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Check pilot system

Issue number: MI-2010-011-SI-05
Who it affects: All ship operators, masters, pilots and pilotage providers
Issue owner: Australian Maritime Safety Authority
Operation affected: Marine: Shipboard operations
Background: Investigation Report 282-MI-2010-011
Date: 24 October 2012

Safety issue description

As a measure to assess the adequacy of the individual systems of coastal pilotage and pilot competency, the check pilot system is ineffective.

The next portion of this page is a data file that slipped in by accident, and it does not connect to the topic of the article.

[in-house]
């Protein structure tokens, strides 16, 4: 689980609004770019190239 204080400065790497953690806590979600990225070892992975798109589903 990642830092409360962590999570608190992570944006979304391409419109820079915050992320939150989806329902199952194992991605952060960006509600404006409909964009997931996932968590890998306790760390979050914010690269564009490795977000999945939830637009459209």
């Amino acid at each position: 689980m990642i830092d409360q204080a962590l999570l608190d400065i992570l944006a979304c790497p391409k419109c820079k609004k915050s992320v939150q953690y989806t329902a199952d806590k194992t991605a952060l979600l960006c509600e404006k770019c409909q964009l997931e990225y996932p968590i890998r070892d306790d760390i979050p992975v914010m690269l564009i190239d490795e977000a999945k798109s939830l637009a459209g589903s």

Factors limiting the effectiveness of the check pilot system include the:

  • absence of uniform assessment standards against which to make an objective assessment because there is no pilotage safety management system with standard, risk-analysed pilotage procedures and practices;
  • conflicts of interest as a result of the check pilot being remunerated by the pilotage provider to assess a peer on behalf of AMSA;
  • conflicts of interest as a result of the working relationships between the pilots and between pilots and their provider; and
  • lack of a formal review process for each assessment to ensure corrective action is taken and for continuous improvement.

 

Proactive Action

Action organisation: Australian Maritime Safety Authority
Action number: MI-2010-011-NSA-058
Date: 24 October 2012
Action status: Closed